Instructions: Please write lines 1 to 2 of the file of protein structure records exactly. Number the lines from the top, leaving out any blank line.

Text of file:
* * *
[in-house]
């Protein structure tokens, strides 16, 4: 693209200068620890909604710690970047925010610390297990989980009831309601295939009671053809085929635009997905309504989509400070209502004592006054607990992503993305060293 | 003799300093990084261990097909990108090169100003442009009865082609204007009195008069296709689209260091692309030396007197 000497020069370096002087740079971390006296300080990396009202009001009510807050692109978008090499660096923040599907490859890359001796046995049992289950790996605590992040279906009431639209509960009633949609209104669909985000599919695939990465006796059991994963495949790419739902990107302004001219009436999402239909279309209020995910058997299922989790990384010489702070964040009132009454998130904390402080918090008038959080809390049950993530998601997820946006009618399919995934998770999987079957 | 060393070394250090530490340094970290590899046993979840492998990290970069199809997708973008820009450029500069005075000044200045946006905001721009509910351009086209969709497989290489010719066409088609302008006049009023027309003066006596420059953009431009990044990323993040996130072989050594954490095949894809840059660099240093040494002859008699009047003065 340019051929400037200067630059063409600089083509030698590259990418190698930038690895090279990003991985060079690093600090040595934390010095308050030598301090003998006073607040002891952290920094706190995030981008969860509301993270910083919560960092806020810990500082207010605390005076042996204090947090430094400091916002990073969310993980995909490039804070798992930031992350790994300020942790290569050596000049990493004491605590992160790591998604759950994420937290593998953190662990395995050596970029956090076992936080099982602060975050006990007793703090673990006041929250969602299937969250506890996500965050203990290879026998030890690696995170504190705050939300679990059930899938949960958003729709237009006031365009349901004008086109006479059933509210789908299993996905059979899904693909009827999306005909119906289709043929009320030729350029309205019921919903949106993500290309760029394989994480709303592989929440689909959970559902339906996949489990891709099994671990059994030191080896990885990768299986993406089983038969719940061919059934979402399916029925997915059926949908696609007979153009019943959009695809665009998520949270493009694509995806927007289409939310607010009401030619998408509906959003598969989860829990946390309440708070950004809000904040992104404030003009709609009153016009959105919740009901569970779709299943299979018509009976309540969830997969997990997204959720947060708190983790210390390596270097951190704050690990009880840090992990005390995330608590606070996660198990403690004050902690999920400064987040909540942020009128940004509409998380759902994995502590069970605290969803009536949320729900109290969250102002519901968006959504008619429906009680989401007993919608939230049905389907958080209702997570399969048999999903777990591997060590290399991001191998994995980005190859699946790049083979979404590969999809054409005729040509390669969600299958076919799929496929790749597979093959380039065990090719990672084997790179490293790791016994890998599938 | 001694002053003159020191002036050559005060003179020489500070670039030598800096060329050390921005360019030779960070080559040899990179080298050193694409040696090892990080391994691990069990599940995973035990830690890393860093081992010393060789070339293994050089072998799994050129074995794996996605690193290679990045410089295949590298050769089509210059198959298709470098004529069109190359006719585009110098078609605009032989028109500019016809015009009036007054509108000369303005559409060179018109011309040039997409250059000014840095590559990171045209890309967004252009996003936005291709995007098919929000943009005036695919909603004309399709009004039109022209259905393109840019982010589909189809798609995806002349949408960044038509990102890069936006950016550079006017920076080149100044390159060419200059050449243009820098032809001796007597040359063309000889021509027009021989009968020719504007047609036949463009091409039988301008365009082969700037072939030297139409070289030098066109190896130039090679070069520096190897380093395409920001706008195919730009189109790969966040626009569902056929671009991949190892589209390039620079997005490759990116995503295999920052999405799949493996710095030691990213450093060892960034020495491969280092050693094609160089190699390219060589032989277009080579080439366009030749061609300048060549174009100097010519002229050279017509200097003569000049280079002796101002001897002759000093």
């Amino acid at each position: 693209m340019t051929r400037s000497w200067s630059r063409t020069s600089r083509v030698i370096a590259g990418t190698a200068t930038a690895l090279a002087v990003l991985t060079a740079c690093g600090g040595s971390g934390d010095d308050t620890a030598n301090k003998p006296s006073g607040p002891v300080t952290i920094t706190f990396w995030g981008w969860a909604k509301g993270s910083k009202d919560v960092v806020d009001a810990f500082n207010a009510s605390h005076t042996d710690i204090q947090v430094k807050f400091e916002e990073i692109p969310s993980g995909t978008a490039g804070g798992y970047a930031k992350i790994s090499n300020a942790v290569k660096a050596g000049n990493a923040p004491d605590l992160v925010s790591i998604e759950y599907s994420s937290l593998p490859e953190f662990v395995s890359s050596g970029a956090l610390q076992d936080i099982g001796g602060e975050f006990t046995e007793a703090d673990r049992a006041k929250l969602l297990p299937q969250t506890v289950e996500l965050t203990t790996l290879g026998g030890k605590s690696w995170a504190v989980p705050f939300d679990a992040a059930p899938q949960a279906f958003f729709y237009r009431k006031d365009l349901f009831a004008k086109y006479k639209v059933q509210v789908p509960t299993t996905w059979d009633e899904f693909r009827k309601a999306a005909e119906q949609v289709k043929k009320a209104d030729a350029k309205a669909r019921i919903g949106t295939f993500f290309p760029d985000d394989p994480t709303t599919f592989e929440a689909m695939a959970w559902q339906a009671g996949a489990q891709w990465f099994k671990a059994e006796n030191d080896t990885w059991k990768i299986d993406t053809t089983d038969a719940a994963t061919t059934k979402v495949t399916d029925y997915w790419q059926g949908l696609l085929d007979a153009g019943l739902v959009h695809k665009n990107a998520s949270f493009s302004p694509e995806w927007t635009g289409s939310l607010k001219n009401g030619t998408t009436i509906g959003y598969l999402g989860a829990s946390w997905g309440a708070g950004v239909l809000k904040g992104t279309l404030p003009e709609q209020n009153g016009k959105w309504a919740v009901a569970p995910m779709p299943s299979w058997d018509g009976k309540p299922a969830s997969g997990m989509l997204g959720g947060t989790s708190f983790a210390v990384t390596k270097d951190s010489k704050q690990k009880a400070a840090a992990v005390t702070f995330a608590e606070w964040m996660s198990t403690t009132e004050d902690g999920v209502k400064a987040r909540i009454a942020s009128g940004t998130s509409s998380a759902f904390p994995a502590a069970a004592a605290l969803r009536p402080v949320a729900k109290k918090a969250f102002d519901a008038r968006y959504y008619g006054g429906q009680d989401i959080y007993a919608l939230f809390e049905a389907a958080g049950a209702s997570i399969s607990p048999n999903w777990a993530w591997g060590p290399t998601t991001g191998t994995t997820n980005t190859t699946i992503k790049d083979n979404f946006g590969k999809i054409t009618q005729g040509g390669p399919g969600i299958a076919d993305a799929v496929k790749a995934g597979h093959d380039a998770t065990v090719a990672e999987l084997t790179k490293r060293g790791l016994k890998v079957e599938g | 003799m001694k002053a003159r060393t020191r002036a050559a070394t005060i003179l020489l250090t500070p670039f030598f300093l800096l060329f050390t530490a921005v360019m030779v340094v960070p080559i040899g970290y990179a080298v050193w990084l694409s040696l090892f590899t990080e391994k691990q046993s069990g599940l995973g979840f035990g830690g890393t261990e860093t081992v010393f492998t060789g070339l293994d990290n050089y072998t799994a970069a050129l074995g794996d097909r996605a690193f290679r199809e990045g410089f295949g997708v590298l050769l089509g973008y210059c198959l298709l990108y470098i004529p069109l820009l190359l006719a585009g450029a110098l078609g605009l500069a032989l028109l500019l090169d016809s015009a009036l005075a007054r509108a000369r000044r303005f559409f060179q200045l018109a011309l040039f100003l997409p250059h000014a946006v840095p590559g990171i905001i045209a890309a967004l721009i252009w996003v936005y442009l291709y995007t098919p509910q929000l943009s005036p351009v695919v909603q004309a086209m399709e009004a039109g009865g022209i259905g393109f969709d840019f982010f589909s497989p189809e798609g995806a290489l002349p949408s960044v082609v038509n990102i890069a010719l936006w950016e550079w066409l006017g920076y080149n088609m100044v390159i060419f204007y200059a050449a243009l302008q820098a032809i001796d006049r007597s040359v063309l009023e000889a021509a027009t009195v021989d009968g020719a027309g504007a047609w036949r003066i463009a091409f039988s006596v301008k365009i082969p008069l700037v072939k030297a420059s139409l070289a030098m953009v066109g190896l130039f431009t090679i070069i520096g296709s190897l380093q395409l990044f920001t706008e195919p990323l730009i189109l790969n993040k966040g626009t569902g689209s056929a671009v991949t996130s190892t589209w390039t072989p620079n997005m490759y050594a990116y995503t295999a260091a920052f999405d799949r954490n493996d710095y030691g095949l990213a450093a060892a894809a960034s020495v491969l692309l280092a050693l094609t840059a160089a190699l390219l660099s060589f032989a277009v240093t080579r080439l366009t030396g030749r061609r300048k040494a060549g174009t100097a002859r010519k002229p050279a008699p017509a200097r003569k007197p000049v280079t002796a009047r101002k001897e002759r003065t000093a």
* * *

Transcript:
[in-house]
């Protein structure tokens, strides 16, 4: 693209200068620890909604710690970047925010610390297990989980009831309601295939009671053809085929635009997905309504989509400070209502004592006054607990992503993305060293 | 003799300093990084261990097909990108090169100003442009009865082609204007009195008069296709689209260091692309030396007197 000497020069370096002087740079971390006296300080990396009202009001009510807050692109978008090499660096923040599907490859890359001796046995049992289950790996605590992040279906009431639209509960009633949609209104669909985000599919695939990465006796059991994963495949790419739902990107302004001219009436999402239909279309209020995910058997299922989790990384010489702070964040009132009454998130904390402080918090008038959080809390049950993530998601997820946006009618399919995934998770999987079957 | 060393070394250090530490340094970290590899046993979840492998990290970069199809997708973008820009450029500069005075000044200045946006905001721009509910351009086209969709497989290489010719066409088609302008006049009023027309003066006596420059953009431009990044990323993040996130072989050594954490095949894809840059660099240093040494002859008699009047003065 340019051929400037200067630059063409600089083509030698590259990418190698930038690895090279990003991985060079690093600090040595934390010095308050030598301090003998006073607040002891952290920094706190995030981008969860509301993270910083919560960092806020810990500082207010605390005076042996204090947090430094400091916002990073969310993980995909490039804070798992930031992350790994300020942790290569050596000049990493004491605590992160790591998604759950994420937290593998953190662990395995050596970029956090076992936080099982602060975050006990007793703090673990006041929250969602299937969250506890996500965050203990290879026998030890690696995170504190705050939300679990059930899938949960958003729709237009006031365009349901004008086109006479059933509210789908299993996905059979899904693909009827999306005909119906289709043929009320030729350029309205019921919903949106993500290309760029394989994480709303592989929440689909959970559902339906996949489990891709099994671990059994030191080896990885990768299986993406089983038969719940061919059934979402399916029925997915059926949908696609007979153009019943959009695809665009998520949270493009694509995806927007289409939310607010009401030619998408509906959003598969989860829990946390309440708070950004809000904040992104404030003009709609009153016009959105919740009901569970779709299943299979018509009976309540969830997969997990997204959720947060708190983790210390390596270097951190704050690990009880840090992990005390995330608590606070996660198990403690004050902690999920400064987040909540942020009128940004509409998380759902994995502590069970605290969803009536949320729900109290969250102002519901968006959504008619429906009680989401007993919608939230049905389907958080209702997570399969048999999903777990591997060590290399991001191998994995980005190859699946790049083979979404590969999809054409005729040509390669969600299958076919799929496929790749597979093959380039065990090719990672084997790179490293790791016994890998599938 | 001694002053003159020191002036050559005060003179020489500070670039030598800096060329050390921005360019030779960070080559040899990179080298050193694409040696090892990080391994691990069990599940995973035990830690890393860093081992010393060789070339293994050089072998799994050129074995794996996605690193290679990045410089295949590298050769089509210059198959298709470098004529069109190359006719585009110098078609605009032989028109500019016809015009009036007054509108000369303005559409060179018109011309040039997409250059000014840095590559990171045209890309967004252009996003936005291709995007098919929000943009005036695919909603004309399709009004039109022209259905393109840019982010589909189809798609995806002349949408960044038509990102890069936006950016550079006017920076080149100044390159060419200059050449243009820098032809001796007597040359063309000889021509027009021989009968020719504007047609036949463009091409039988301008365009082969700037072939030297139409070289030098066109190896130039090679070069520096190897380093395409920001706008195919730009189109790969966040626009569902056929671009991949190892589209390039620079997005490759990116995503295999920052999405799949493996710095030691990213450093060892960034020495491969280092050693094609160089190699390219060589032989277009080579080439366009030749061609300048060549174009100097010519002229050279017509200097003569000049280079002796101002001897002759000093």